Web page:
Entlebucher Mountain Dog is the smallest of the four Swiss mountain dogs. The naturally bobtailed Entlebucher is believed to have descended from cattle dogs brought by the Romans to Helvetia 2,000 years ago. The breed takes its name from Entlebuch in the canton of Lucerne. Also known as the Entlebucher Sennenhund, which means “dog of the Alpine herdsman,” the breed was used to drive cattle to market.
Entlebucher Mountain Dog Temperament: The breed is quiet and easygoing. Though independent and self-confident, they are very tuned to their owners. Entlebuchers are very aware of boundaries and are territorial and protective, but not aggressive. They delight in the company of people and are friendly with other dogs.
General Appearance: Entlebucher Mountain Dog is smaller than an average sized dog, well proportioned in every way. Very mobile and nimble with a friendly and intelligent look. A good guardian and herder of cattle; a faithful and incorruptible guard dog and companion.
Entlebucher Mountain Dog
Size: Height 40-50 cm at the shoulder.
Head: Well-proportioned to the rest of the body. Flattened forehead with a slight stop. The jaw is powerful and well shaped. The muzzle clearly detaches itself from the forehead and from the cheeks. Cheeks are not very well developed. The eyes are rather small, brown, alert. The nose is black. The ears are of medium size and set high. The ear is rounded at the bottom, pendulous and set close to the head. As with all Swiss mountain dogs, the ear is turned slightly towards the front when the dog is alert.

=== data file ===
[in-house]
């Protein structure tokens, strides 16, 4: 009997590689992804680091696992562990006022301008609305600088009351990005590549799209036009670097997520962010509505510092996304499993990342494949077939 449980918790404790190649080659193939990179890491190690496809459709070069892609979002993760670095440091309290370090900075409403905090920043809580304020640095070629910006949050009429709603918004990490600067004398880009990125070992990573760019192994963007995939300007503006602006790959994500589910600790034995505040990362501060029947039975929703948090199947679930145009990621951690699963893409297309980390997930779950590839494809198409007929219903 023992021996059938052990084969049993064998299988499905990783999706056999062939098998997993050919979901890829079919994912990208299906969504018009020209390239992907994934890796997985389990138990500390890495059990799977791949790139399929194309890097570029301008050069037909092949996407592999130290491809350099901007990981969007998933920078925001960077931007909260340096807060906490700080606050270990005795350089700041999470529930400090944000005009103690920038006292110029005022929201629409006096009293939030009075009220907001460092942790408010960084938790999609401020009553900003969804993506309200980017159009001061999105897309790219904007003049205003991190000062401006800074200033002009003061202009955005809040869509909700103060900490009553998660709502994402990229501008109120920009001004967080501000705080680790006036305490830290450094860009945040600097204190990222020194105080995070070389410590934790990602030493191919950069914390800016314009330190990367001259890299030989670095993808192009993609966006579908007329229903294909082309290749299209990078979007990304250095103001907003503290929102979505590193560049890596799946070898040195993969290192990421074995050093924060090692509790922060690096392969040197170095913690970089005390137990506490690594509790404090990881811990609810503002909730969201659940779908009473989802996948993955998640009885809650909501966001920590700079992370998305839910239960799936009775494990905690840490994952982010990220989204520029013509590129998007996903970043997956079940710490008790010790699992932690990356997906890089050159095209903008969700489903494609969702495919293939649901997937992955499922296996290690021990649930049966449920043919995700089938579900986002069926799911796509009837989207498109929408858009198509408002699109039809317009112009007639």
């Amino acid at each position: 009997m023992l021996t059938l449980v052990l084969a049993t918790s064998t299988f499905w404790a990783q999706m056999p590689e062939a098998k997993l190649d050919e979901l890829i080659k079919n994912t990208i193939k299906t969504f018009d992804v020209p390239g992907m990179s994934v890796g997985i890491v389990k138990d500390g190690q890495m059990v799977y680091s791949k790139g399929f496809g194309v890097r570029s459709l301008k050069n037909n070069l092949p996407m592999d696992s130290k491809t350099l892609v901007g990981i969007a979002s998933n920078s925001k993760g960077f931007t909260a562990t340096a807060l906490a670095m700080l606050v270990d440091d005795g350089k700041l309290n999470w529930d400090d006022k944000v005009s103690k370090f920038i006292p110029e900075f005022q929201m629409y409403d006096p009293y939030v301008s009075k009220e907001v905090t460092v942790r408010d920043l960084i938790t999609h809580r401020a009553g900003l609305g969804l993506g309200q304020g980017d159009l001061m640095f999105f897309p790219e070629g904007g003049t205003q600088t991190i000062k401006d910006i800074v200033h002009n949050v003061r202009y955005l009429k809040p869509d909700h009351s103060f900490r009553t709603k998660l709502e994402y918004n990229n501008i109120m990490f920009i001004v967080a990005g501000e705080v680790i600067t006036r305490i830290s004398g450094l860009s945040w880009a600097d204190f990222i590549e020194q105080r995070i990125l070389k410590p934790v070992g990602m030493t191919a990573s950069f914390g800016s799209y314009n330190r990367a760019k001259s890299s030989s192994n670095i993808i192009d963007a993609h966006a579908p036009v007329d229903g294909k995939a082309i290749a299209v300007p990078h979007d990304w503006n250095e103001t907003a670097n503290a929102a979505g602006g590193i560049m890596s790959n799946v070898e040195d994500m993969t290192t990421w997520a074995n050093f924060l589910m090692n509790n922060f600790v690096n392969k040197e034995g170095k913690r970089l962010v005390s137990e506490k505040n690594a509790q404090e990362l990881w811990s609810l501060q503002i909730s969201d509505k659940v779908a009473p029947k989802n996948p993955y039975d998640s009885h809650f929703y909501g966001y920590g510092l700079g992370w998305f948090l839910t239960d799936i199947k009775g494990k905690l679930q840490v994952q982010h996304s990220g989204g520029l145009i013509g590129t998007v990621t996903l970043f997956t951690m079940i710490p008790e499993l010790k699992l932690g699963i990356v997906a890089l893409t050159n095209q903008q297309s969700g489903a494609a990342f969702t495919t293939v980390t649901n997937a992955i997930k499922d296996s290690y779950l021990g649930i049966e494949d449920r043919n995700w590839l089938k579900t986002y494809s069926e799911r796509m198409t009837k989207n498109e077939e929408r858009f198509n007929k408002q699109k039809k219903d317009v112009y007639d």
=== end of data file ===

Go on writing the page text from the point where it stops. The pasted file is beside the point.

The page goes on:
Neck: Short and compact, connected to the body without transition.
Body: Fairly stretched out, giving the dog the general appearance of being longer than he is tall. The chest is deep and broad. The back is straight and strong. Legs: The shoulder is long and oblique. The legs are straight and sturdy; hocks at right angles. Feet round and tight. Dewclaws are undesirable.
Tail: The tail is blunt from birth. Coat: The coat is similar to that of all Swiss mountain dogs: black with markings varying from yellow to rusty brown over the eyes, on cheeks and on all four feet. Symmetrical white markings on the head (blaze), on the neck, on the chest and on the feet are also viewed positively; yellow or brown colouring must then be situated between the black and the white areas.
Particular faults: A rounded superior part of the head, light coloured eyes; an elongated, fine or curved muzzle; a muzzle that is overshot or undershot. Pointed, short, detached or poorly set ears. Splayed toes. Inappropriate colours or too much white colour. Hair too long or too soft.
Link: Entlebucher Mountain Dog club